I also write things down that I did and immediately check them off. So at the end of the day, I have a complete list of things I did, even notes from meetings. Everything in one place. It feels good at the end of the day to know what you did, nothing slips through the cracks. At the end of the day you know just how productive you were, and you're not distorting the work one way or the other. Unlike the guy who's always going for coffee and complaining he has too much work to do, or the guy who does all the work but doesn't know how to speak confidently about his work, you know exactly what you did and when.

Keep Everything In One Place

You'd be surprised how many people just put things down anywhere, or plop things in a new folder on the desktop and expect to find it later. It's even worse when you're sharing resources with other people. I've seen lots of offices where everything was kept in people's heads "Hey, do you know where the folder for the Anderson account is?" "Where is the Photoshop install CD?" "Hey, what's the login information to for email?"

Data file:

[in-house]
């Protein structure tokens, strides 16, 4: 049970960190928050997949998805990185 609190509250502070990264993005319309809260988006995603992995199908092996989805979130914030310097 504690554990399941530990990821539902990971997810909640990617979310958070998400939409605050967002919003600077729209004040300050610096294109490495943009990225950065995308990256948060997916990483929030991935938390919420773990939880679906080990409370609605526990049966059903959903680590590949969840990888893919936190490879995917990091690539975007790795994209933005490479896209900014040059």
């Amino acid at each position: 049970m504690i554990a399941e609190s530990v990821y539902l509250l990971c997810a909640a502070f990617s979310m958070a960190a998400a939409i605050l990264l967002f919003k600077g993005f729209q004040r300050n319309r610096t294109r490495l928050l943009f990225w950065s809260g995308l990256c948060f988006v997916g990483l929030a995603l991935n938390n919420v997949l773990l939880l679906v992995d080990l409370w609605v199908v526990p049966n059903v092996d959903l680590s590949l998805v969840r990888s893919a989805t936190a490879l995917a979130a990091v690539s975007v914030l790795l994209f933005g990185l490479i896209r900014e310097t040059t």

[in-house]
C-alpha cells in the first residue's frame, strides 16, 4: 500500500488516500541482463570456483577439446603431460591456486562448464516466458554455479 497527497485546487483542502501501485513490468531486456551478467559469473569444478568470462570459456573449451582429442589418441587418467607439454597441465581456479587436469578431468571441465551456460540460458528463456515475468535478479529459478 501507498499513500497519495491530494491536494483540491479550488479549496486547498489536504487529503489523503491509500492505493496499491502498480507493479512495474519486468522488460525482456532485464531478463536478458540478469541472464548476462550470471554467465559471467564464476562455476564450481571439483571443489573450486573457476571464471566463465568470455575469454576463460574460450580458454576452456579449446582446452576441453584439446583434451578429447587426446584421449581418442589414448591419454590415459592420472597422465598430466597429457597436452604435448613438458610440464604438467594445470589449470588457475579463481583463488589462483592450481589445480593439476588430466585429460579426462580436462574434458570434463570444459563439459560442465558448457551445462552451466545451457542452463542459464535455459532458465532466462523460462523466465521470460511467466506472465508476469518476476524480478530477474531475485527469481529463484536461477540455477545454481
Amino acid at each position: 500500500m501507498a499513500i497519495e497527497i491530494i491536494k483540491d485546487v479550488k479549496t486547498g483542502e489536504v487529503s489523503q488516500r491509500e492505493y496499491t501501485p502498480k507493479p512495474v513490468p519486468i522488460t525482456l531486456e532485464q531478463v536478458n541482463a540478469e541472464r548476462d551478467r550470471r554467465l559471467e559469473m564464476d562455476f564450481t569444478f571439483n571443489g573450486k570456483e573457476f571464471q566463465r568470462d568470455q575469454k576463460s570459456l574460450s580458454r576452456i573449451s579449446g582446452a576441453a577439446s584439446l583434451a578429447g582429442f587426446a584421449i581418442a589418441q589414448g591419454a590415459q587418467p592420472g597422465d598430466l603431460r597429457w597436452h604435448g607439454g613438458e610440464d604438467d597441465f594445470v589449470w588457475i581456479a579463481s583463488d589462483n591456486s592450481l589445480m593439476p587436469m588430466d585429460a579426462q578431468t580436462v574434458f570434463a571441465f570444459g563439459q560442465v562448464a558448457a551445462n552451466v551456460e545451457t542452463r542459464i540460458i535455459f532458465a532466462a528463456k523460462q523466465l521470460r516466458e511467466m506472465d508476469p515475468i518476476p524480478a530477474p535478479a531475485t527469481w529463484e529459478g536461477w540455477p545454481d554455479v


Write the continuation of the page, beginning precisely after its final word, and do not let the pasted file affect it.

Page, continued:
You must create 1 authoritative location for everything of a particular type. 1 locking cabinet for all software. 1 filing system for all documents, with a manilla folder for each thing you have papers for. 1 shelf for all archival CD's, and they should be clearly labelled.

On your computer too you should have 1 place for each kind of information.

I see computer after computer with install files everywhere, randomly downloaded to any location, or the desktop, and then randomly left behind or deleted. Even worse, I see computers with work files in folders, zip disks, email, CD-ROM, floppies, and people searching for them constantly. I see people with Yahoo email going in to find critical information because it was never copied after it was emailed to them.